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Expansionary Fiscal Contractions? Evidence from Panel Data

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  • Vincent Hogan

    (University College Dublin)

Abstract

We examine the ability of the Expansionary Fiscal Contraction (EFC) hypothesis to explain the performance of of OECD economies during times of crisis. We find some limited evidence in its favour - if public consumption is reduced in response to a fiscal crisis (as defned by a high level of debt), private consumption does seem to increase. However the size of the effect is smaller than that typically found in similar studies. Furthermore, the increase in private consumption is not usually su±cient to offset the direct e®ect of a reduction in the public consumption on output{ fiscal contractions are not literally expansionary.

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File URL: http://www.ucd.ie/economics/research/papers/2003/WP03.03.pdf
File Function: First version, 2003
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Bibliographic Info

Paper provided by School Of Economics, University College Dublin in its series Working Papers with number 200303.

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Length: 21 pages
Date of creation: 23 Jan 2003
Date of revision:
Handle: RePEc:ucn:wpaper:200303

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Web page: http://www.ucd.ie/economics
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Keywords: Consumption; Saving; Fiscal Policy;

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References

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  1. Alberto Alesina & Roberto Perotti, 1997. "Fiscal Adjustments in OECD Countries: Composition and Macroeconomic Effects," IMF Staff Papers, Palgrave Macmillan, vol. 44(2), pages 210-248, June.
  2. Francesco Giavazzi & Marco Pagano, 1990. "Can Severe Fiscal Contractions Be Expansionary? Tales of two Small Euopean Countries," Working Papers 89, Dipartimento Scienze Economiche, Universita' di Bologna.
  3. Francesco Giavazzi & Tullio Jappelli & Marco Pagano, 1999. "Searching for Non-Keynesian Effects of Fiscal Policy," CSEF Working Papers 16, Centre for Studies in Economics and Finance (CSEF), University of Naples, Italy.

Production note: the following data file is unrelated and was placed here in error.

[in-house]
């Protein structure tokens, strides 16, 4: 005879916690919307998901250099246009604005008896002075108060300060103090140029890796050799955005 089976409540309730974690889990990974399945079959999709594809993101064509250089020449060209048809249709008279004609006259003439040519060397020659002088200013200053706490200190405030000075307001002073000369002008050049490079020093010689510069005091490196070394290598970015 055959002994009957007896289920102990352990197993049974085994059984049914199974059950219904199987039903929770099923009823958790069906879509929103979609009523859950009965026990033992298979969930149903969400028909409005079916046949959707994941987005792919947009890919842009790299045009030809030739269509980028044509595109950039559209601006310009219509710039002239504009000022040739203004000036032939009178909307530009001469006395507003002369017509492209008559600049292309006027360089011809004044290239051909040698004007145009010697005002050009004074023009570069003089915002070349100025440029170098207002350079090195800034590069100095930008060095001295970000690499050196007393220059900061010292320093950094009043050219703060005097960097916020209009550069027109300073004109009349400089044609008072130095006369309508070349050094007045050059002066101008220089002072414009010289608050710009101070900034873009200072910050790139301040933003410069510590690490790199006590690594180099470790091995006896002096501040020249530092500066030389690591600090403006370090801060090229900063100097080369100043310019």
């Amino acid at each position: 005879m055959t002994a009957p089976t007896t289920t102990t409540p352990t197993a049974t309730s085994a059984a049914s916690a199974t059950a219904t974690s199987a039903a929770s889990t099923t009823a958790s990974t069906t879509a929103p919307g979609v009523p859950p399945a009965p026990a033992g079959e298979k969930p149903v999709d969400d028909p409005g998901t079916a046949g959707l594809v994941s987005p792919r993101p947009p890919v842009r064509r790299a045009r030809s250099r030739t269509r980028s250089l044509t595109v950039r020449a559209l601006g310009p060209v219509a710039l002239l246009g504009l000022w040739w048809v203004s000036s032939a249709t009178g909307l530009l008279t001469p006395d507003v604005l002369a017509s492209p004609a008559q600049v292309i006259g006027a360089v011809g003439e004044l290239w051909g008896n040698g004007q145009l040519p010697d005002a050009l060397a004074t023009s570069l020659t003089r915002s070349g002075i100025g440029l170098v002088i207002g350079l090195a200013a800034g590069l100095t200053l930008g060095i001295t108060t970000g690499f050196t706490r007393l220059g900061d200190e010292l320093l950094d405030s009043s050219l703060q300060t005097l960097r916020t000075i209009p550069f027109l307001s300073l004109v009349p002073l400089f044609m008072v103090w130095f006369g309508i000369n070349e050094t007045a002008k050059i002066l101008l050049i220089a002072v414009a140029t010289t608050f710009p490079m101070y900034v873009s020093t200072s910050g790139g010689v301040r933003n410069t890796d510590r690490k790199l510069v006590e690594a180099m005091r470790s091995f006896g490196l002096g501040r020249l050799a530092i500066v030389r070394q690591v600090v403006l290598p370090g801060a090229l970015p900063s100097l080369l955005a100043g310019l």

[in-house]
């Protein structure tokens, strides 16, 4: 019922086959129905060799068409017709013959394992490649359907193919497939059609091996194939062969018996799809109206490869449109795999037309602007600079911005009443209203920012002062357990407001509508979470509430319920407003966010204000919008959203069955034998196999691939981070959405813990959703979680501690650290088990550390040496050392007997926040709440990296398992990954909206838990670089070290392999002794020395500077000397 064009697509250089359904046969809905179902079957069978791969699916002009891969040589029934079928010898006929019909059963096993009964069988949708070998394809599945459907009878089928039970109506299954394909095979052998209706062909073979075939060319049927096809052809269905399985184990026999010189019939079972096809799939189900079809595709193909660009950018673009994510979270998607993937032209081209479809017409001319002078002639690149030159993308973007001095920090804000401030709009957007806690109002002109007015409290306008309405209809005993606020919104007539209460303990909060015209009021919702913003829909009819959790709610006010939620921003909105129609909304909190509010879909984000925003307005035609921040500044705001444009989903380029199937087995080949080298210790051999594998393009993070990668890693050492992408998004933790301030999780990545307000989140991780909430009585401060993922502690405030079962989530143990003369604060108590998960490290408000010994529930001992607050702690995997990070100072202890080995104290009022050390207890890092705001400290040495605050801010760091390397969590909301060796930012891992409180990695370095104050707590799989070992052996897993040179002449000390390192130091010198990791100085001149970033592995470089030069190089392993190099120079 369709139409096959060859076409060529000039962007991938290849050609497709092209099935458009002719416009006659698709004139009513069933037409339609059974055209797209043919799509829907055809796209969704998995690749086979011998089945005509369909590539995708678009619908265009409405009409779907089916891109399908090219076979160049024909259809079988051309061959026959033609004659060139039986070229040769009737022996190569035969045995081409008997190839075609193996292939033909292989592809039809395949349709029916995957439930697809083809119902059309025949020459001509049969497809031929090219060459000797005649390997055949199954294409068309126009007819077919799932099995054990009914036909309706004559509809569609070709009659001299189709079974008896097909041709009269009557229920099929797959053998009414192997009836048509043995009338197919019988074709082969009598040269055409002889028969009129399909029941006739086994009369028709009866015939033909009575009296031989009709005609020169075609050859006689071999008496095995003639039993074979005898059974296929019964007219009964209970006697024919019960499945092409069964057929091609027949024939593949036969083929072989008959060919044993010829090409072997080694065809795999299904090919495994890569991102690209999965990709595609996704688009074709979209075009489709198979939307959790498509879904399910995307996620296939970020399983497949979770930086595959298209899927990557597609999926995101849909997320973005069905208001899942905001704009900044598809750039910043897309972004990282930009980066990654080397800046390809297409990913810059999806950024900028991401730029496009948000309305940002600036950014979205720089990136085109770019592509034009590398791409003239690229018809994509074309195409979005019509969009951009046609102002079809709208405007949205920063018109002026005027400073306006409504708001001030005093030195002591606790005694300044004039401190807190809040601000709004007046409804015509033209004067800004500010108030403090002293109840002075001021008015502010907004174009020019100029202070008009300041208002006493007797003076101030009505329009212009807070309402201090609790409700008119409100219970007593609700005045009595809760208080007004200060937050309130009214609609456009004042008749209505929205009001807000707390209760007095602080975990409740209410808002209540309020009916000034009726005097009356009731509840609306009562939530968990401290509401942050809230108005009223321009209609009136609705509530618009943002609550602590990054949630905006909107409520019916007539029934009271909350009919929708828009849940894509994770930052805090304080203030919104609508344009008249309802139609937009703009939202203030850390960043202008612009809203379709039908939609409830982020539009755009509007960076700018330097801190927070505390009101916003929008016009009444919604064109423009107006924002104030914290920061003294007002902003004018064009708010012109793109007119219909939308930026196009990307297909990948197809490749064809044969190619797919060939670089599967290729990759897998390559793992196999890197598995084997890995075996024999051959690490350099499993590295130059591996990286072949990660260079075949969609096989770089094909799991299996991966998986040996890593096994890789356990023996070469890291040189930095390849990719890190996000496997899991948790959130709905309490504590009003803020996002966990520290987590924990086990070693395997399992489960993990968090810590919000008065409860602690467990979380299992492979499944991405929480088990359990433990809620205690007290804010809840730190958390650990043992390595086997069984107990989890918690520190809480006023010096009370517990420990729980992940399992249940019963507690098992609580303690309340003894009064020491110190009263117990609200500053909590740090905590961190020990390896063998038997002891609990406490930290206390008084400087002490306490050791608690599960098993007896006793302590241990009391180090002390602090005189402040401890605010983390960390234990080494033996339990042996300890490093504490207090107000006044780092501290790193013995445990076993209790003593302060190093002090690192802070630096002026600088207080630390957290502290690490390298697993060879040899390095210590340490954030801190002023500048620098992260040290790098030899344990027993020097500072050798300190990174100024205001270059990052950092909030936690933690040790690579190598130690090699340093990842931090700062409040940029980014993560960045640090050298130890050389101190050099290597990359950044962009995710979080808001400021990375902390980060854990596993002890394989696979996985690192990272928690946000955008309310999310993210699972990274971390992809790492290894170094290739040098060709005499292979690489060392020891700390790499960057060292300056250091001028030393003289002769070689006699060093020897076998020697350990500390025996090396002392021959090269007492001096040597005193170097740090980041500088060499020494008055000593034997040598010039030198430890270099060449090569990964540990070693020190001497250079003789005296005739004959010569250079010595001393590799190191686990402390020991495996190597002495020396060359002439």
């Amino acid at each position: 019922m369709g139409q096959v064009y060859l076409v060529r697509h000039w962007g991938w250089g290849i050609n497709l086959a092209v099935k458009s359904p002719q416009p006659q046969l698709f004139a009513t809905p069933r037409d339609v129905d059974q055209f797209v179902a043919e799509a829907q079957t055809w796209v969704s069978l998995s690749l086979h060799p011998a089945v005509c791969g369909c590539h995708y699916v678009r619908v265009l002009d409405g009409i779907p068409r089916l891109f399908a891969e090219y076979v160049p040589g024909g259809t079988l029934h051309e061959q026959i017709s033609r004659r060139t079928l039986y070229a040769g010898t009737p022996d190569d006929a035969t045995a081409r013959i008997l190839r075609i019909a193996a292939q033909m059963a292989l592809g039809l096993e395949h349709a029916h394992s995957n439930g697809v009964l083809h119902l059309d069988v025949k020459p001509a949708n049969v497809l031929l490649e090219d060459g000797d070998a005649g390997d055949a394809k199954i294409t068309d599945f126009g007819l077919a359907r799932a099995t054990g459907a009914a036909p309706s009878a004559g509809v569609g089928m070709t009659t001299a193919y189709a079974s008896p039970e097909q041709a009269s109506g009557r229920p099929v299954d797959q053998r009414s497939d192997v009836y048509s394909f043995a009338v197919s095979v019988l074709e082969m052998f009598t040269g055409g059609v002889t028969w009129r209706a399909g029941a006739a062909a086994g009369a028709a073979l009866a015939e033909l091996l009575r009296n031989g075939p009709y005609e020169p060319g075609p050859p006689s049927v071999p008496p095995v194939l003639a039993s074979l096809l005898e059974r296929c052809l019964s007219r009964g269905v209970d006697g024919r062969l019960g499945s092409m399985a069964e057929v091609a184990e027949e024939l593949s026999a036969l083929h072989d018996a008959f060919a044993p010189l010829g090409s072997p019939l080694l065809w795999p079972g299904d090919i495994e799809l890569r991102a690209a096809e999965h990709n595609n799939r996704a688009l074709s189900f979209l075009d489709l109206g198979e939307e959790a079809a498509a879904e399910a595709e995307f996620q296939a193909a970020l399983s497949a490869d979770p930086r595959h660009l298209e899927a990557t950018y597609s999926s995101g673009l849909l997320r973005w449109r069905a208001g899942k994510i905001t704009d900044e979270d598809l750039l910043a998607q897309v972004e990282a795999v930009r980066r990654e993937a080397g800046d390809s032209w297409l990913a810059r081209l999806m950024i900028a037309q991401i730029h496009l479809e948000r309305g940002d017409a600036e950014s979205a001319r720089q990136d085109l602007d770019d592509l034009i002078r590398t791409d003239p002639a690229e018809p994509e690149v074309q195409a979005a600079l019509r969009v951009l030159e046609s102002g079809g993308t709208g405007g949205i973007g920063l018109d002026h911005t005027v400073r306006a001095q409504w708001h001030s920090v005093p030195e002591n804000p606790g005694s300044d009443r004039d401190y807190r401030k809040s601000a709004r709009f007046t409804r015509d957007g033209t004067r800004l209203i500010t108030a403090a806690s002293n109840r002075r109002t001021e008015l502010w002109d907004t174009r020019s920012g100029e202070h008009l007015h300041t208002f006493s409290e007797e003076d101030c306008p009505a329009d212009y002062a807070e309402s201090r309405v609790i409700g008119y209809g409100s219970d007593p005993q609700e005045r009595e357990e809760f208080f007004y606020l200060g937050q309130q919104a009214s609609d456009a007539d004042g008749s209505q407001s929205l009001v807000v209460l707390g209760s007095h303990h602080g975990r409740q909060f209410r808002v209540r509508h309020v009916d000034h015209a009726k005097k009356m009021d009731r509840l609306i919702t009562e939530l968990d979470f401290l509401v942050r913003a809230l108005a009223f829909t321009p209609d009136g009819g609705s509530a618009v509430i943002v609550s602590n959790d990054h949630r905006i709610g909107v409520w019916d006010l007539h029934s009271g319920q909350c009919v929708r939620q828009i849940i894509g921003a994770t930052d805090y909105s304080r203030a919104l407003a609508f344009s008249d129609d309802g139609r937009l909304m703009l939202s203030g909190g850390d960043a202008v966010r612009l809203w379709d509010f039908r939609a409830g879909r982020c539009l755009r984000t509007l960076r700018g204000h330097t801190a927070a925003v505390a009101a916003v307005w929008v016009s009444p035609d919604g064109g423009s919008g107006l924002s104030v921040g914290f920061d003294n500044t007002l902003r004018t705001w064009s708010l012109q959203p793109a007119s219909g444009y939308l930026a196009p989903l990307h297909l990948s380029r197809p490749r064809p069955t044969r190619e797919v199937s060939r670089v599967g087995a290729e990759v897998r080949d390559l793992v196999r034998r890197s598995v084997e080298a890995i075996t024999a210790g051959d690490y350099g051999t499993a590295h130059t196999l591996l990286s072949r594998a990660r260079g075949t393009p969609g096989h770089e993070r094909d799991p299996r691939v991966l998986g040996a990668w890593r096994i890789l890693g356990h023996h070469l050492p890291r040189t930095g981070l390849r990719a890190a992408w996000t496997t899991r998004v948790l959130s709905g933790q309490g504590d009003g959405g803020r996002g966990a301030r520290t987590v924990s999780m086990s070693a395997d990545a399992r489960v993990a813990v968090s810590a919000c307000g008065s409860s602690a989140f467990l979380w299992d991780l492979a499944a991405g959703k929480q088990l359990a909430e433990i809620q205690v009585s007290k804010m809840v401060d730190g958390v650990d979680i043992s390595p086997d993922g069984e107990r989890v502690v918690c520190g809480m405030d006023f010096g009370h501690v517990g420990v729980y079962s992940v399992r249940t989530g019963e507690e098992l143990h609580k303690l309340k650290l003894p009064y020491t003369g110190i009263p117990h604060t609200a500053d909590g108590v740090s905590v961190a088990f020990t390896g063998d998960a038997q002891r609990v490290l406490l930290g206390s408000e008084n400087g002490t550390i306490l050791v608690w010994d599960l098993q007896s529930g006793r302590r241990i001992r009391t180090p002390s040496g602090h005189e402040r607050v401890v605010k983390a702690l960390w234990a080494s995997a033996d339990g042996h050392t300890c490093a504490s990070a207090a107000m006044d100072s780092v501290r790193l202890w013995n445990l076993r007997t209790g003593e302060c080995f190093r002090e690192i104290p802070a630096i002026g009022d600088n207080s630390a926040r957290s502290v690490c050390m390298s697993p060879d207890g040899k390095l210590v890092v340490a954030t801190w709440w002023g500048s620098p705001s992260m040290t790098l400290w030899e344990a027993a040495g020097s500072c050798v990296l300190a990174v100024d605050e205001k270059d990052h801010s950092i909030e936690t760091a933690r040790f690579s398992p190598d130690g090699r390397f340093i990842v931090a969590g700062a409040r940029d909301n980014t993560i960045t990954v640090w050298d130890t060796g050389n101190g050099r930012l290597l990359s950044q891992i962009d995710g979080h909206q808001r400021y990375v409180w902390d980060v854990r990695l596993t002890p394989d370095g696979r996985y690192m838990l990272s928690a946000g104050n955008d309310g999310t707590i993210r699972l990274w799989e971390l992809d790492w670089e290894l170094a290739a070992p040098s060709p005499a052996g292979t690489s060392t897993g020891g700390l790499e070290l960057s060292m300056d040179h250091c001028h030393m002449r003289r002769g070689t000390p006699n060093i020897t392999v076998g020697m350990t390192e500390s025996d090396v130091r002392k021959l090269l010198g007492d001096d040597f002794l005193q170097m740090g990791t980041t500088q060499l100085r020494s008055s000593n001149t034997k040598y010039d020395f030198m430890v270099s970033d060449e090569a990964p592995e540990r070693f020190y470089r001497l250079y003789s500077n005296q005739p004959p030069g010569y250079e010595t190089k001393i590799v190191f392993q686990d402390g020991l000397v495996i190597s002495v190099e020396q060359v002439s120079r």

4. Bertola, Giuseppe & Drazen, Allan, 1991. "Trigger Points and Budget Cuts: Explaining the Effects of Fiscal Austerity," CEPR Discussion Papers 599, C.E.P.R. Discussion Papers.
  5. Giavazzi, Francesco & Pagano, Marco, 1995. "Non-Keynesian Effects of Fiscal Policy Changes: International Evidence and the Swedish Experience," CEPR Discussion Papers 1284, C.E.P.R. Discussion Papers.
  6. Pesaran, M. Hashem & Smith, Ron, 1995. "Estimating long-run relationships from dynamic heterogeneous panels," Journal of Econometrics, Elsevier, vol. 68(1), pages 79-113, July.
  7. repec:fth:coluec:754 is not listed on IDEAS
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Cited by:
  1. Robert-Paul Berben & Teunis Brosens, 2005. "The Impact of Government Debt on Private Consumption in OECD Countries," DNB Working Papers 045, Netherlands Central Bank, Research Department.
  2. Gabriele Giudice & Alessandro Turrini & Jan in’t Veld, 2007. "Non-Keynesian Fiscal Adjustments? A Close Look at Expansionary Fiscal Consolidations in the EU," Open Economies Review, Springer, vol. 18(5), pages 613-630, November.
  3. Maria Gabriella Briotti, 2005. "Economic reactions to public finance consolidation - a survey of the literature," Occasional Paper Series 38, European Central Bank.
  4. Berben, Robert-Paul & Brosens, Teunis, 2007. "The impact of government debt on private consumption in OECD countries," Economics Letters, Elsevier, vol. 94(2), pages 220-225, February.
  5. Niamh Hardiman, 2013. "Rethinking the political economy of fiscal consolidation in two recessions in Ireland," Working Papers 201316, Geary Institute, University College Dublin.

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